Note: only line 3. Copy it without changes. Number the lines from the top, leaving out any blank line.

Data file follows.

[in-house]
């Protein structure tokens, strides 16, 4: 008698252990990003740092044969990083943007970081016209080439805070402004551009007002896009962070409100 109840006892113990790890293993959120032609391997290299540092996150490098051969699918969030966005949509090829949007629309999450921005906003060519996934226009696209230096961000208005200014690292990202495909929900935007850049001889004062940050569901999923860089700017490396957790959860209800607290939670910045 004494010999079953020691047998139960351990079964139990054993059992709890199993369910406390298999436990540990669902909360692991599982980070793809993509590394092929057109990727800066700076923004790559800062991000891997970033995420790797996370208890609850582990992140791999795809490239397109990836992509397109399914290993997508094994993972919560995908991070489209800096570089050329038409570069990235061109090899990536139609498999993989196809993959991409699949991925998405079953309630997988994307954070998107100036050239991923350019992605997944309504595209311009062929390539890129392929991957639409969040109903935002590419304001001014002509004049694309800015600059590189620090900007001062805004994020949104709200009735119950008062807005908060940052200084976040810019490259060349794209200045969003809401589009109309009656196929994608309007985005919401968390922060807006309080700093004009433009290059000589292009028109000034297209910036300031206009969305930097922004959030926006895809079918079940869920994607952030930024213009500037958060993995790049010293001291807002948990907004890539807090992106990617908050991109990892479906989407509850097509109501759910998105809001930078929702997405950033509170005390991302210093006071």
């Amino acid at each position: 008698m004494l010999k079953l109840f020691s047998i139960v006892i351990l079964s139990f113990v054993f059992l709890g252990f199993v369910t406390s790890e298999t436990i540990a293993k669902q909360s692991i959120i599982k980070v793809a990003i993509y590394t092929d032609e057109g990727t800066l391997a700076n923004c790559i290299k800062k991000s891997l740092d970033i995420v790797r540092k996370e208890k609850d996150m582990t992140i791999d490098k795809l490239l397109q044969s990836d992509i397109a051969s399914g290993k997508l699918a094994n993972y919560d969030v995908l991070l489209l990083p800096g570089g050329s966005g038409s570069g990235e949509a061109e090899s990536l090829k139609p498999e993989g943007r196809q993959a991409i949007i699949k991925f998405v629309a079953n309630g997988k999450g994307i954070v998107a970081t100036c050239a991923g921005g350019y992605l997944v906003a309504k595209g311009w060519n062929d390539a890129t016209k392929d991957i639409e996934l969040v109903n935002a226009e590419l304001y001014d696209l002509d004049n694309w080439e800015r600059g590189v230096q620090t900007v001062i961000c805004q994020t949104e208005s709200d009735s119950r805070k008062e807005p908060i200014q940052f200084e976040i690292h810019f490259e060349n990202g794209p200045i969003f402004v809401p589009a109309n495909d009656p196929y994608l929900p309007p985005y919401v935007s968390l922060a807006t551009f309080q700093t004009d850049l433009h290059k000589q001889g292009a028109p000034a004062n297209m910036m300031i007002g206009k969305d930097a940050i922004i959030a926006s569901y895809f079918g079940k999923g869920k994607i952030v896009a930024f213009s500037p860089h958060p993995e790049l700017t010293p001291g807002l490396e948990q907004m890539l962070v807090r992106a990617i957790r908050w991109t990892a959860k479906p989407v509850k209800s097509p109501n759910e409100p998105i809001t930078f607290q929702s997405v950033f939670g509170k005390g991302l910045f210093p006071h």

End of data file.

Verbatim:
């Amino acid at each position: 008698m004494l010999k079953l109840f020691s047998i139960v006892i351990l079964s139990f113990v054993f059992l709890g252990f199993v369910t406390s790890e298999t436990i540990a293993k669902q909360s692991i959120i599982k980070v793809a990003i993509y590394t092929d032609e057109g990727t800066l391997a700076n923004c790559i290299k800062k991000s891997l740092d970033i995420v790797r540092k996370e208890k609850d996150m582990t992140i791999d490098k795809l490239l397109q044969s990836d992509i397109a051969s399914g290993k997508l699918a094994n993972y919560d969030v995908l991070l489209l990083p800096g570089g050329s966005g038409s570069g990235e949509a061109e090899s990536l090829k139609p498999e993989g943007r196809q993959a991409i949007i699949k991925f998405v629309a079953n309630g997988k999450g994307i954070v998107a970081t100036c050239a991923g921005g350019y992605l997944v906003a309504k595209g311009w060519n062929d390539a890129t016209k392929d991957i639409e996934l969040v109903n935002a226009e590419l304001y001014d696209l002509d004049n694309w080439e800015r600059g590189v230096q620090t900007v001062i961000c805004q994020t949104e208005s709200d009735s119950r805070k008062e807005p908060i200014q940052f200084e976040i690292h810019f490259e060349n990202g794209p200045i969003f402004v809401p589009a109309n495909d009656p196929y994608l929900p309007p985005y919401v935007s968390l922060a807006t551009f309080q700093t004009d850049l433009h290059k000589q001889g292009a028109p000034a004062n297209m910036m300031i007002g206009k969305d930097a940050i922004i959030a926006s569901y895809f079918g079940k999923g869920k994607i952030v896009a930024f213009s500037p860089h958060p993995e790049l700017t010293p001291g807002l490396e948990q907004m890539l962070v807090r992106a990617i957790r908050w991109t990892a959860k479906p989407v509850k209800s097509p109501n759910e409100p998105i809001t930078f607290q929702s997405v950033f939670g509170k005390g991302l910045f210093p006071h």